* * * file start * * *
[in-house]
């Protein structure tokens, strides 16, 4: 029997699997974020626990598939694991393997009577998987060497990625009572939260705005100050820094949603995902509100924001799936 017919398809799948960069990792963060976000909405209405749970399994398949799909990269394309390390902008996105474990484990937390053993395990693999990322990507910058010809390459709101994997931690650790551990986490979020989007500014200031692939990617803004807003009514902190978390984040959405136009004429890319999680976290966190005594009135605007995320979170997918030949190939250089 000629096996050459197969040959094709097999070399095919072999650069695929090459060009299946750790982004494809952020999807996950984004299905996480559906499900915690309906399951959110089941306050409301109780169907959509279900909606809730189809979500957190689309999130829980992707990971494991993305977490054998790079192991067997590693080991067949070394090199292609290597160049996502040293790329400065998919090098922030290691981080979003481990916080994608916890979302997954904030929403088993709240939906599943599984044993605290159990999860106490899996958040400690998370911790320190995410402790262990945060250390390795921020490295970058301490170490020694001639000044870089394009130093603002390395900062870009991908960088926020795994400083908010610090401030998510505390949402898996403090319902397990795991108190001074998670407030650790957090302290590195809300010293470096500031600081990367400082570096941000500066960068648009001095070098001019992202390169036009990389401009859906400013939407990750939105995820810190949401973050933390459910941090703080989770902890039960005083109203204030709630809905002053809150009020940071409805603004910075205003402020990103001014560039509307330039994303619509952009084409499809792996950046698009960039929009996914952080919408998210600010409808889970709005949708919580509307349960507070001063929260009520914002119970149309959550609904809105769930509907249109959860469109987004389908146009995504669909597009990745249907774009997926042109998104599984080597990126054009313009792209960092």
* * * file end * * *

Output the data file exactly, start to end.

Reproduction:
[in-house]
């Protein structure tokens, strides 16, 4: 029997699997974020626990598939694991393997009577998987060497990625009572939260705005100050820094949603995902509100924001799936 017919398809799948960069990792963060976000909405209405749970399994398949799909990269394309390390902008996105474990484990937390053993395990693999990322990507910058010809390459709101994997931690650790551990986490979020989007500014200031692939990617803004807003009514902190978390984040959405136009004429890319999680976290966190005594009135605007995320979170997918030949190939250089 000629096996050459197969040959094709097999070399095919072999650069695929090459060009299946750790982004494809952020999807996950984004299905996480559906499900915690309906399951959110089941306050409301109780169907959509279900909606809730189809979500957190689309999130829980992707990971494991993305977490054998790079192991067997590693080991067949070394090199292609290597160049996502040293790329400065998919090098922030290691981080979003481990916080994608916890979302997954904030929403088993709240939906599943599984044993605290159990999860106490899996958040400690998370911790320190995410402790262990945060250390390795921020490295970058301490170490020694001639000044870089394009130093603002390395900062870009991908960088926020795994400083908010610090401030998510505390949402898996403090319902397990795991108190001074998670407030650790957090302290590195809300010293470096500031600081990367400082570096941000500066960068648009001095070098001019992202390169036009990389401009859906400013939407990750939105995820810190949401973050933390459910941090703080989770902890039960005083109203204030709630809905002053809150009020940071409805603004910075205003402020990103001014560039509307330039994303619509952009084409499809792996950046698009960039929009996914952080919408998210600010409808889970709005949708919580509307349960507070001063929260009520914002119970149309959550609904809105769930509907249109959860469109987004389908146009995504669909597009990745249907774009997926042109998104599984080597990126054009313009792209960092």